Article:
Leading lay experts and top Vatican officials have joined forces this week to talk about how they can collaborate in addressing key areas of modern concern, placing a special emphasis on the role of laypeople. “Even before the (Second) Vatican Council, the conviction of the Church was that lay involvement in certain spheres of life, particularly political and social, was absolutely indispensable,” Archbishop Paul Gallagher told CNA Dec. 11. The importance of the laity “is quite clear even more today,” he said, explaining that without their activity and social and political advocacy, the Church would lose its voice. “It is absolutely key, crucial, for the future of the Church’s engagement with society that laypeople should be prepared to do this, should be courageous in doing it, and should have this great will to bring the voice of Christ now in the political sphere and social sphere, on a local level and an international level,” he said. “I think they can do a great service to the Church and to the world in this way,” he said, adding that “any form of engagement” is encouraged. Msgr. Gallagher, Vatican Secretary for Relations with States, spoke before celebrating Mass on the opening night of a Dec. 11-13 conference organized by the Forum of Catholic-inspired NGOs, titled “Promoters of Humanity in a Transforming World.” The conference, which drew a slew of representatives from various NGOs around the world, including nonCatholics, focused on how Catholic-inspired organizations can help safeguard core values such as family and religious freedom, and ensure the that a proper integral human development is achieved in the context of a rapidly changing global society. In his speech for the conference, Gallagher said the Holy See and Catholic-inspired NGOs can work together to achieve “the ideal of human fraternity and a means for its greater realization.” He stressed that the Holy See isn’t “controlling” the forum, but that rather, the members and leaders of the NGOs are the real protagonists, since they bring “real life experiences and expertise” to the table through their work. Among those “protagonists” present for the conference was Helen Alvare, a professor of family law, law and religion, and property law at Antonin Scalia Law School, George Mason University. She is also the cofounder of the “Women Speak for Themselves” organization, the president of “Reconnect Media” nonprofit communications group, and an adviser to the U.S. Conference of Catholic Bishops. In comments to CNA, Alvare also stressed the importance of the role of laity, specifically women and the poor, in advocating key issues in the Church, especially in regards to the family. Through the organizations she is involved with, Alvare focuses on giving voice to people on the grassroots level and empowering them to have a greater role in the push for both religious freedom and the family values lost in the sexual revolution. The hope is to show that questions on sexuality “cannot be separated from issues about economic well-being and poverty and human happiness.” Pope Francis has been a leading voice advocating for women and the poor, Alvare said. However, while the Pope has set “a wonderful tone” on these issues, she believes that “one of the signs of the times is that it cannot come from top down in the Church.” “No matter how lovely a tone Pope Francis sets on empowering women and the poor, when the subject matter turns to sex, marriage and parenting, the powers that be don’t want to hear from him or the Church in any level,” she said. Rather, the argument needs to come from those who have supposedly been empowered by the sexual revolution – laity, and especially lay women. When the Church hierarchy joins forces with laity and religious on the ground, they can have a powerful effect, Alvare said, and this includes reaching the people taken in by the agenda of the sexual revolution.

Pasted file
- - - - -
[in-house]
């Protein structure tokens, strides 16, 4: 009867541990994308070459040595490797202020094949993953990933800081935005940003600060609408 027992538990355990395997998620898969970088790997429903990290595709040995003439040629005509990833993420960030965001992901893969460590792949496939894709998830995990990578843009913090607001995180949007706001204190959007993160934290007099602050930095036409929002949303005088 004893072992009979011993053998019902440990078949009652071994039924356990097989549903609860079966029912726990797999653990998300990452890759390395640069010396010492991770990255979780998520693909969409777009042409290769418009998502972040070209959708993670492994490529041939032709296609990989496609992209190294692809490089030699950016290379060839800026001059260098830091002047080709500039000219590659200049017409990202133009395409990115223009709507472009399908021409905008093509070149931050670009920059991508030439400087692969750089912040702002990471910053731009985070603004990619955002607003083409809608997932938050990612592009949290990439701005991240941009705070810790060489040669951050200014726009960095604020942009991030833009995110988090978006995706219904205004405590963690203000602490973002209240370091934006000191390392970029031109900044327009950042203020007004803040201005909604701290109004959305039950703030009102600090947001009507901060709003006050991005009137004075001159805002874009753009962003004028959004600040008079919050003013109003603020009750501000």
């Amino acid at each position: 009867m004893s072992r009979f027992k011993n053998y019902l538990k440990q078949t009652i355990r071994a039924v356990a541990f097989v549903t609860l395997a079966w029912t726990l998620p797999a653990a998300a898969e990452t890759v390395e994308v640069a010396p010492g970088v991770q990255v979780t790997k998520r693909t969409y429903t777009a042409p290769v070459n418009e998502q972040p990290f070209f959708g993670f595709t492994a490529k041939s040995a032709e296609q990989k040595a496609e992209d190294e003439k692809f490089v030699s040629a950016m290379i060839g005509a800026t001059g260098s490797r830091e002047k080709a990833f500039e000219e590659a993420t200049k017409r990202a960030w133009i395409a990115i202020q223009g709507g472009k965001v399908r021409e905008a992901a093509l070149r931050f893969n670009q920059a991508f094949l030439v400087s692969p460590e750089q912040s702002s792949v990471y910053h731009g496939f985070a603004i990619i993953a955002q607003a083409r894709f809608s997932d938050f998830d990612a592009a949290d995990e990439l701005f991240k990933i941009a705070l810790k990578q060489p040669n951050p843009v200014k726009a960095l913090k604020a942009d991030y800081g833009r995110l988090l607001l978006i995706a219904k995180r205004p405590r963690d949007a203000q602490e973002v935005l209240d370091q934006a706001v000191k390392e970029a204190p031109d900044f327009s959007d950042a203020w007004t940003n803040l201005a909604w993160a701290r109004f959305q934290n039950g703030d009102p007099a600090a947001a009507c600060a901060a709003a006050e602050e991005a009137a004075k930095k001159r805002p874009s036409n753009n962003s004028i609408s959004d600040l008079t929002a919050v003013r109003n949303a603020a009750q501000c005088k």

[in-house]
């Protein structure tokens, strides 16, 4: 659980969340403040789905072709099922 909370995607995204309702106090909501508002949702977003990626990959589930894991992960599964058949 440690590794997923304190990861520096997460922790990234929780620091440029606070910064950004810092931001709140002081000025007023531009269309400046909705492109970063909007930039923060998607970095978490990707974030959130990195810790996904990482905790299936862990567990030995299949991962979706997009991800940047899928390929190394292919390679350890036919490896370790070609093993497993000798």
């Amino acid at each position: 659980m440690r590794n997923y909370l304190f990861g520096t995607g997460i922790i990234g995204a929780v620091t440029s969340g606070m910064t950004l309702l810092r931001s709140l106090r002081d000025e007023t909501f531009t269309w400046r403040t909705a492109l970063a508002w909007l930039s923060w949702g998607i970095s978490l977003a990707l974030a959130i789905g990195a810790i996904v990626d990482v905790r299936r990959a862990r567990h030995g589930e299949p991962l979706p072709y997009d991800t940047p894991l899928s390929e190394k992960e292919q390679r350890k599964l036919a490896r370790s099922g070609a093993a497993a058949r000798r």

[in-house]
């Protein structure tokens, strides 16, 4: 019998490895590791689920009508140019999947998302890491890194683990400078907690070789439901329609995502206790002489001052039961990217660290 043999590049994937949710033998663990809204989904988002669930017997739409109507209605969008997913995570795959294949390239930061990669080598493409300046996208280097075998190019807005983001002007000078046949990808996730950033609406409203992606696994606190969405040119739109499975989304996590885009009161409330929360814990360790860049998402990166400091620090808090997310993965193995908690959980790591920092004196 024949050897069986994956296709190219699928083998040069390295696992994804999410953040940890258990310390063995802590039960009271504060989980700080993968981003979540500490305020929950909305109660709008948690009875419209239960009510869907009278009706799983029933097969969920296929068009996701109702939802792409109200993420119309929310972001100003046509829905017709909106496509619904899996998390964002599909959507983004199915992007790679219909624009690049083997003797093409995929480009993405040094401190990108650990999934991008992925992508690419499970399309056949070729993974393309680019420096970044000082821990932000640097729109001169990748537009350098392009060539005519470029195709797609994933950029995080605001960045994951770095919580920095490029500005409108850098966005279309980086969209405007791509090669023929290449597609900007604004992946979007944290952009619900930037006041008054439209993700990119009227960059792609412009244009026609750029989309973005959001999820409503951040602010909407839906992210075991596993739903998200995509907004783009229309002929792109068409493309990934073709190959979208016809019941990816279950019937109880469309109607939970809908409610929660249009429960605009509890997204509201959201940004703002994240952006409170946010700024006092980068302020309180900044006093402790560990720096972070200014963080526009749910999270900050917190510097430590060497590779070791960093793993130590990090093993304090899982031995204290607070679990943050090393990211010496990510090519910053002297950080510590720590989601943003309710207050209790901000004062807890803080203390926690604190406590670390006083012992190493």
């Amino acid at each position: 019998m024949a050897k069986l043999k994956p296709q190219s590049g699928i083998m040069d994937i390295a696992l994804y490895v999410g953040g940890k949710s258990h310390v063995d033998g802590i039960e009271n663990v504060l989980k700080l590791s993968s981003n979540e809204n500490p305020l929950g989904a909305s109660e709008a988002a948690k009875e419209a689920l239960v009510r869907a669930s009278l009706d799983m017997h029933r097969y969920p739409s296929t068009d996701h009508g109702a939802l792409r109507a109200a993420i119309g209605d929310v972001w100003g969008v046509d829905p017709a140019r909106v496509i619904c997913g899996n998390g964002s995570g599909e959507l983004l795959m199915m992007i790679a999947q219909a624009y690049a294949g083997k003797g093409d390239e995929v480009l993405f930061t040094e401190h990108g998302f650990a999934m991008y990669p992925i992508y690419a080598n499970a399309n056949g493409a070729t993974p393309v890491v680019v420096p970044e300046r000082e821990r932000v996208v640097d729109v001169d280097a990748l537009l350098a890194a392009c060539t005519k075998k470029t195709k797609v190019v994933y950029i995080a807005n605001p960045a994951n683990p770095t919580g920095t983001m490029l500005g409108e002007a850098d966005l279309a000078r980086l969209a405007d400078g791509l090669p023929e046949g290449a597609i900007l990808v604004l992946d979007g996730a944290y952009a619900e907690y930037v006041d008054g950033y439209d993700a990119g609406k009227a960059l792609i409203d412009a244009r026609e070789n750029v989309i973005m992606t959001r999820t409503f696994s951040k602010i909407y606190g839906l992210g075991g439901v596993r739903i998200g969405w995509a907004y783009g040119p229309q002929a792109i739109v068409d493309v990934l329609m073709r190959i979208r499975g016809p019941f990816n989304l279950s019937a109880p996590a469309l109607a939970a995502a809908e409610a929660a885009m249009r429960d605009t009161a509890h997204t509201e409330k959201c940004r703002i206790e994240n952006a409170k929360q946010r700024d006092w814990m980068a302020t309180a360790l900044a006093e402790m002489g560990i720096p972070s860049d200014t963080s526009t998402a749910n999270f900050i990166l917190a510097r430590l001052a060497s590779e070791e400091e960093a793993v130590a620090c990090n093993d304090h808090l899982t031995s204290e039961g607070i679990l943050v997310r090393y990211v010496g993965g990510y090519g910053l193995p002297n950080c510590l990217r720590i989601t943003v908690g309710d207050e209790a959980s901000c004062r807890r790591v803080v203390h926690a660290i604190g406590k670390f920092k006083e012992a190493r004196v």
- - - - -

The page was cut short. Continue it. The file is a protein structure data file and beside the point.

Speaking of the partnership the Holy See can have with NGOs and the people who run them, Gallagher in his speech highlighted several key areas of collaboration, the first being to advance the 2030 sustainable development goals, which Pope Francis has called “an important sign of hope” and which in large part are aimed at ending poverty, protecting the environment, and promoting education. He also pointed to the issues of forced migration and displacement resulting in “unprecedented population shifts,” giving specific mention to the 2018 U.N. global compacts on migration and refugees. Other major areas of concern, he said, are climate change and the promotion of an integral human ecology; the freedom of thought, conscience and religion, which includes concern for religious discrimination and persecution; and freedom of expression, as well as the freedom to convert. While the global landscape in light of these issues might seem “immense and complex,” Gallagher said it is also promising, because the efforts that appear to be small are capable of “developing and achieving ends for the benefit of the common good of all.” In a brief Q&A after his talk, Gallagher encouraged members of NGOs to be active and involved in the debate on relevant issues in their competence, keeping the papal representatives in the loop on the discussion and seeking advice or input from the Holy See when needed. “Part of the thing about autonomy, is one shouldn’t be waiting for instructions,” he said. “It’s about working together, its about collaborative ministry together,” he said, adding that it’s not about “a voice coming from on high saying, ‘Do a,b,c’.” Responding to a question on his advice for Catholic doctors and medical personnel who work with Catholic-inspired medical organizations, Gallagher said the most important traits needed today are “great courage and sacrifice.” Part of this courage also means exercising the right to follow their conscience. “We expect you to assert the rights of your conscience and that of your more vulnerable colleagues,” he said, adding that the role of the conscience for those working in the medical field right now “is absolutely fundamental. Taken From : Catholic News Agency